A couple of weeks ago, I went to my Tuesday evening bible study after having dealt with the death of a parishioner. The bible study had diverged for a few weeks to look at early church councils, notably Nicea, Constantinople and then Chalcedon. But I had not had the time to pull stuff together for that meeting since all of the discussion of beings and essences, like and similar, Arius and Athanasius, take a fair bit of care. Not only did I not have the time that day to bring it all together, I was spent.
But I had earlier that day, found the full survey, questions and all from the U.S. Religious Knowledge Survey done by the Pew Forum on Religion and Public Life (executive survey: here; Full wording of questions and topline results, here). The big takeaway that the media reported was the amount that atheists knew about religions and how little some Christians knew, sometimes about their own denominations beliefs. I had been digging around to see exactly what the questions were, and what the details of the actual survey-taking were. So the others in the bible study were willing to look at the whole survey. We thought there were some very interesting things within.
It had been reported that over 3400 had taken the survey. True. 3412 respondents answered. And that is amazing since this survey appears to have been administered completely over the phone. This survey was not a trivial set of questions. Along with the 32 content questions, there were a great deal of questions about demographics and religious life. We estimated that the survey could have taken thirty to forty-five minutes to take. While over 3400 people took the survey, we wondered how many people were called and refused to take part given the length. To us this question matters, since the number reported is not just a random sampling of America, but a distribution of Americans who want to take this time to talk about religion... over the phone.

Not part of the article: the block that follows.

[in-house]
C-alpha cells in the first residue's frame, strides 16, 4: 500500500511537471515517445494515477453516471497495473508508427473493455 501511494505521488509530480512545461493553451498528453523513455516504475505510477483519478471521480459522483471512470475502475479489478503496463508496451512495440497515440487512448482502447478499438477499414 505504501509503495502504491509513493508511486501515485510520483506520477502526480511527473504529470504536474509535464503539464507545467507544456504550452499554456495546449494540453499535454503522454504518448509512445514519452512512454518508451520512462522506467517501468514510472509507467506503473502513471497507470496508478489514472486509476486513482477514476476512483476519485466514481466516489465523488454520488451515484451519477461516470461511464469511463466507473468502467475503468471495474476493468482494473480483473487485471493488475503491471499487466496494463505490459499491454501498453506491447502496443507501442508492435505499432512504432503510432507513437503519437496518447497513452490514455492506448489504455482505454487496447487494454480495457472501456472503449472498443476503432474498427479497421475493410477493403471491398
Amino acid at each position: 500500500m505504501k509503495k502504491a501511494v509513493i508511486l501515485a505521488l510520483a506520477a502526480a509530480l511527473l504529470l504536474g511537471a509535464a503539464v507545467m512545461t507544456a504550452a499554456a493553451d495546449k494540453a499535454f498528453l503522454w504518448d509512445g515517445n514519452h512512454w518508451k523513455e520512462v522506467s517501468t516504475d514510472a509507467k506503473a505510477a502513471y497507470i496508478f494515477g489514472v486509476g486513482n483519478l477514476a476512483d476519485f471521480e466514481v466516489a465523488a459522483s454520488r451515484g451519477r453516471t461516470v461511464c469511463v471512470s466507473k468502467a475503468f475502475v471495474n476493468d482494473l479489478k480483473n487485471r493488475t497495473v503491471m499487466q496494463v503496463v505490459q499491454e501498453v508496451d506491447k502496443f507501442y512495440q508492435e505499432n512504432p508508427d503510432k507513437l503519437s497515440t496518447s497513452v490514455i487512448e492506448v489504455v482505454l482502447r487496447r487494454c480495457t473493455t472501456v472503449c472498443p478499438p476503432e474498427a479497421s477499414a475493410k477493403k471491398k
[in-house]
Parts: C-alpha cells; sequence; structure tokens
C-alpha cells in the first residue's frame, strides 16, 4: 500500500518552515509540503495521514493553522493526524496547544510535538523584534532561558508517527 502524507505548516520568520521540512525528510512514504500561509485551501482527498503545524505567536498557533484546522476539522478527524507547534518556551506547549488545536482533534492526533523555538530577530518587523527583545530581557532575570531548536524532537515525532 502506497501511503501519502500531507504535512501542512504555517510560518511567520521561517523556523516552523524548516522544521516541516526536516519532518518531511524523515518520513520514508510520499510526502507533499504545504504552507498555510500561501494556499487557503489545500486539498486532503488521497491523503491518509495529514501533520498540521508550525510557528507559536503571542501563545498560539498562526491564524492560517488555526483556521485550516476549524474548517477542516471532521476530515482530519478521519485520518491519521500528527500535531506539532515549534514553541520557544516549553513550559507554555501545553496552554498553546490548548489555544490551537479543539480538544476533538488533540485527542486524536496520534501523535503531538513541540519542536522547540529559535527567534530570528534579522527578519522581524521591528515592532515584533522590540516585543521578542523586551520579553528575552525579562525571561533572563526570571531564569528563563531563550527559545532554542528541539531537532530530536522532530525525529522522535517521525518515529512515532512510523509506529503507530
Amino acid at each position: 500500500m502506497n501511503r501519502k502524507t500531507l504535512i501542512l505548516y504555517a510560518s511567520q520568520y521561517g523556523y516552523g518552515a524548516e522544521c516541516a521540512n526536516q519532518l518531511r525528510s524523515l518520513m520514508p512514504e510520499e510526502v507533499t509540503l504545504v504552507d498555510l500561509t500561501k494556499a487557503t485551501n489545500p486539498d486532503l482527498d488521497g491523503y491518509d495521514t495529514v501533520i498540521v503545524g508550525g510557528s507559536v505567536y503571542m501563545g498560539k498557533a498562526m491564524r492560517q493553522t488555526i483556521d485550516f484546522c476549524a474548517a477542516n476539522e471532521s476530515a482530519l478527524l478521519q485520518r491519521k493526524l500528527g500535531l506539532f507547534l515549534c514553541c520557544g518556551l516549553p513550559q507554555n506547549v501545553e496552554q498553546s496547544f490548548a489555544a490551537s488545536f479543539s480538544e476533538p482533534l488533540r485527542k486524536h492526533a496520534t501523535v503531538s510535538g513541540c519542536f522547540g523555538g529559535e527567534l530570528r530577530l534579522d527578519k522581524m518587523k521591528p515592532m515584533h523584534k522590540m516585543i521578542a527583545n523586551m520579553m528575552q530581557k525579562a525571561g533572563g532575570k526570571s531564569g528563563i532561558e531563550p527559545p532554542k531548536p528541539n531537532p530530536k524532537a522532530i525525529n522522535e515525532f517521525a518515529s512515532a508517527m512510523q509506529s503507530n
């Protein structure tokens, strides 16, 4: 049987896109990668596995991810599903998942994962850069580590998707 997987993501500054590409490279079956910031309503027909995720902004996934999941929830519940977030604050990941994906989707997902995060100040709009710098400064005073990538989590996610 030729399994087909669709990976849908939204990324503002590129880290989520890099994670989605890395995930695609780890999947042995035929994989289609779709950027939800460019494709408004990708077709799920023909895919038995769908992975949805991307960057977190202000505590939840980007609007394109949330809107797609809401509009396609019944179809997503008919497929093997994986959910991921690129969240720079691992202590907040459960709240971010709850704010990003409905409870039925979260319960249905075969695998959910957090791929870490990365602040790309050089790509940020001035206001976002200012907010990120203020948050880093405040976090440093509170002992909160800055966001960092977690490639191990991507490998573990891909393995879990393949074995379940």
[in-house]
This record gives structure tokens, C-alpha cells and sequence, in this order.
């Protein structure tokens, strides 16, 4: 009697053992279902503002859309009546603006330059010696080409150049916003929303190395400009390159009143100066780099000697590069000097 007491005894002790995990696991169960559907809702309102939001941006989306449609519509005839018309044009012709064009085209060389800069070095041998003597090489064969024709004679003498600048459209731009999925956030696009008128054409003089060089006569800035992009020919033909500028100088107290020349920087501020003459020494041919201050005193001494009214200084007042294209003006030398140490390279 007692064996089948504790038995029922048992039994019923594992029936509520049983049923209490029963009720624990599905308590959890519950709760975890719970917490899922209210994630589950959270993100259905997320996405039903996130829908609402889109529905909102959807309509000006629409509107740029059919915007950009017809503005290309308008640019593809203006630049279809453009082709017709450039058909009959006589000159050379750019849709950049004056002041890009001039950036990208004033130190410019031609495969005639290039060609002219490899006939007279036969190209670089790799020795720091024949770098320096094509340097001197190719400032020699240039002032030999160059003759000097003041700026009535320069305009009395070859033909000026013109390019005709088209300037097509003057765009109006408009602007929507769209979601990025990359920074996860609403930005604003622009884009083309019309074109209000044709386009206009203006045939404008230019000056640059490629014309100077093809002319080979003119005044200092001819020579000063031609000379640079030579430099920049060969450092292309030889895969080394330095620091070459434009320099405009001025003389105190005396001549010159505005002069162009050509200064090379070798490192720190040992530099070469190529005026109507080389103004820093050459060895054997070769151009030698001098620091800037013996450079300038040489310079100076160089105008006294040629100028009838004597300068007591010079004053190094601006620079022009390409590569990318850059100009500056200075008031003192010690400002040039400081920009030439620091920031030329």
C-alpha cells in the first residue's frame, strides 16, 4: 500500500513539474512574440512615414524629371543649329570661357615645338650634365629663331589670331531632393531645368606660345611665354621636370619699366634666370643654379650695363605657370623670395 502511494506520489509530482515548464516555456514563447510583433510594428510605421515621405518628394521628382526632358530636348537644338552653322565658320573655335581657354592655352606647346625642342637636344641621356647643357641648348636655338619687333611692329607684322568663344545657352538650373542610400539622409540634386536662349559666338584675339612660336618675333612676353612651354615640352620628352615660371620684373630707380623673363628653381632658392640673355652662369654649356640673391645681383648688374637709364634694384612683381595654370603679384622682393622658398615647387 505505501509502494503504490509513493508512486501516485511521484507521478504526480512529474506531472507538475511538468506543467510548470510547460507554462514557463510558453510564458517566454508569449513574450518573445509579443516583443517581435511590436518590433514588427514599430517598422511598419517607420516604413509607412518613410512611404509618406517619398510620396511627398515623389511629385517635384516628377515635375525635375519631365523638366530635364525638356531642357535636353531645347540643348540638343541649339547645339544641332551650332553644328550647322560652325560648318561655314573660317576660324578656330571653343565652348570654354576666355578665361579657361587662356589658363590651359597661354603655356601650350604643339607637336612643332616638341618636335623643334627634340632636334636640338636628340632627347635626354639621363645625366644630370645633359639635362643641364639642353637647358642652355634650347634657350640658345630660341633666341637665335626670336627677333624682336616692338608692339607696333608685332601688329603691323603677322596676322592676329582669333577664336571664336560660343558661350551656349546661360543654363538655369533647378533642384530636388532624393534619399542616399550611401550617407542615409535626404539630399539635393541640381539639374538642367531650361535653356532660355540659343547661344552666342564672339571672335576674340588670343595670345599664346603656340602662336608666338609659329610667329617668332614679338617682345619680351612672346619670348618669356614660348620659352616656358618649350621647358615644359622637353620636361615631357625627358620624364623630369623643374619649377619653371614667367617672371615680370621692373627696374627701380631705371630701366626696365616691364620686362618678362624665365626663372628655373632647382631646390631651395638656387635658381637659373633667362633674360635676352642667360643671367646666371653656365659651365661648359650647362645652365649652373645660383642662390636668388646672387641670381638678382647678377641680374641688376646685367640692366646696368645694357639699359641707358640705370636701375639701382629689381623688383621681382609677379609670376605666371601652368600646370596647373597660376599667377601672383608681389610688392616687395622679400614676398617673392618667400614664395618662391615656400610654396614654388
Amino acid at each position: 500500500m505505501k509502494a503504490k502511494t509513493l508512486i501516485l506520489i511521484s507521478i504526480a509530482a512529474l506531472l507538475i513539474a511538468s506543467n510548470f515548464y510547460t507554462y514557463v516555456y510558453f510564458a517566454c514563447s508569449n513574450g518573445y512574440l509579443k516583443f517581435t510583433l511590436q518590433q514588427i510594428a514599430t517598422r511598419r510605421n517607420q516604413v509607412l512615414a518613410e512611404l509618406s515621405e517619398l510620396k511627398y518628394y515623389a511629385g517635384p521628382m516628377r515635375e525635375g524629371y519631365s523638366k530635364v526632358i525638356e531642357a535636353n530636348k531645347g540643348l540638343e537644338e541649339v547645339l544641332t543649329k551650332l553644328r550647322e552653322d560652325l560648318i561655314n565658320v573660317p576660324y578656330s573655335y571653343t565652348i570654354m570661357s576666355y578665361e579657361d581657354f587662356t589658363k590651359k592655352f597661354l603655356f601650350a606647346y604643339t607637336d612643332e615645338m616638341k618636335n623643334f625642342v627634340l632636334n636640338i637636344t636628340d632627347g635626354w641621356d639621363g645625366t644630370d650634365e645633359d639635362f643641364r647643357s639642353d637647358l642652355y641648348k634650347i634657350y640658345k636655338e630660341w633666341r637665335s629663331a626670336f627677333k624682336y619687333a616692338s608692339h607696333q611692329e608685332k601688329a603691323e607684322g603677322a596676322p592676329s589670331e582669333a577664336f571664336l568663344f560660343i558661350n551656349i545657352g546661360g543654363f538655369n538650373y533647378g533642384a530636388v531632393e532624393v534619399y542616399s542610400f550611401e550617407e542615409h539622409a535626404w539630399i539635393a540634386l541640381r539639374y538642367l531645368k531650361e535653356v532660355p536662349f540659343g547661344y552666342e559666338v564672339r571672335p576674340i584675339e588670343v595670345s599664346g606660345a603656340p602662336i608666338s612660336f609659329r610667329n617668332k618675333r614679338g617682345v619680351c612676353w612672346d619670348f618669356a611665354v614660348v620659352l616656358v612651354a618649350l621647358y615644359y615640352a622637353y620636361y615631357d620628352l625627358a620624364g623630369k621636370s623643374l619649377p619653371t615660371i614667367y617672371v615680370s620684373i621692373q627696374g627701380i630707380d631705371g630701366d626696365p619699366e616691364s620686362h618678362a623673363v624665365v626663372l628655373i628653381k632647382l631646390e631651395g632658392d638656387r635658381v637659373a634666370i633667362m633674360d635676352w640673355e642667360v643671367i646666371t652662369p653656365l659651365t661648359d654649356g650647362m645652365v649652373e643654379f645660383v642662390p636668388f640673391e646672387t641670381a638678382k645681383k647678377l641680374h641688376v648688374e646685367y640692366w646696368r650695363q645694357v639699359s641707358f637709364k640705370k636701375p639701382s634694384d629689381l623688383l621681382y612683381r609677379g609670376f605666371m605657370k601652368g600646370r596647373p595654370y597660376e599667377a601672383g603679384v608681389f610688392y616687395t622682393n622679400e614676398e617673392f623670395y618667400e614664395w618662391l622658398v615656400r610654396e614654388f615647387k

Of course this goes to the question of the reported results, specifically about religious knowledge of atheists and agnostics. Only four percent of the respondents identified themselves as atheist or agnostic. Out of 3412, then somewhere around 135 people are being lifted up here. I am sure that researchers will say that it is likely a proportionate number of Christians hung up or refused to take the survey. Could be. But if one is atheist, I wonder why they would want to take this much time talking about religion. Is this the average run of the mill atheist? Or those of a more militant stance seeking to show what they know?
I won’t dispute the general shape of the results since it is my experience that many atheists do know a good deal about religion. Most know exactly what they are denying. I do wonder though if the disparity is as great as reported. And then as I preached in my sermon the Sunday following the release of the results (which can be heard here), knowing about religion is not the same as knowing God.